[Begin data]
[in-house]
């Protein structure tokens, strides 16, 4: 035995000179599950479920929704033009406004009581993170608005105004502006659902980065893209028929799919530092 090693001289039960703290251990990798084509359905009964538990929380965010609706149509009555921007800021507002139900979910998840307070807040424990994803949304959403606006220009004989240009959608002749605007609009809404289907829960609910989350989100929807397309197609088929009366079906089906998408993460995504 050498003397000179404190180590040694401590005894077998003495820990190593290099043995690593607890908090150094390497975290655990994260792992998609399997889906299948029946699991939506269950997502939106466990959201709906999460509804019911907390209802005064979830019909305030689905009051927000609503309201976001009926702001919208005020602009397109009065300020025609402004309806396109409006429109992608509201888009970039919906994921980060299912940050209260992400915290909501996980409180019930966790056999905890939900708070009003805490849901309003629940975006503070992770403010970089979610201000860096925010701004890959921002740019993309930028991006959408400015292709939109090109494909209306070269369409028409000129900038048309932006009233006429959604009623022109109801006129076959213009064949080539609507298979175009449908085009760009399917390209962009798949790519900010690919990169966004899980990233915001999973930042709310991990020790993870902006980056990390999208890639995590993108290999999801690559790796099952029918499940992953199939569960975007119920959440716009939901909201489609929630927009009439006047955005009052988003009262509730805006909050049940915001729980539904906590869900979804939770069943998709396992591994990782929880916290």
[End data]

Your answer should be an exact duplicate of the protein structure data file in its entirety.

[in-house]
């Protein structure tokens, strides 16, 4: 035995000179599950479920929704033009406004009581993170608005105004502006659902980065893209028929799919530092 090693001289039960703290251990990798084509359905009964538990929380965010609706149509009555921007800021507002139900979910998840307070807040424990994803949304959403606006220009004989240009959608002749605007609009809404289907829960609910989350989100929807397309197609088929009366079906089906998408993460995504 050498003397000179404190180590040694401590005894077998003495820990190593290099043995690593607890908090150094390497975290655990994260792992998609399997889906299948029946699991939506269950997502939106466990959201709906999460509804019911907390209802005064979830019909305030689905009051927000609503309201976001009926702001919208005020602009397109009065300020025609402004309806396109409006429109992608509201888009970039919906994921980060299912940050209260992400915290909501996980409180019930966790056999905890939900708070009003805490849901309003629940975006503070992770403010970089979610201000860096925010701004890959921002740019993309930028991006959408400015292709939109090109494909209306070269369409028409000129900038048309932006009233006429959604009623022109109801006129076959213009064949080539609507298979175009449908085009760009399917390209962009798949790519900010690919990169966004899980990233915001999973930042709310991990020790993870902006980056990390999208890639995590993108290999999801690559790796099952029918499940992953199939569960975007119920959440716009939901909201489609929630927009009439006047955005009052988003009262509730805006909050049940915001729980539904906590869900979804939770069943998709396992591994990782929880916290």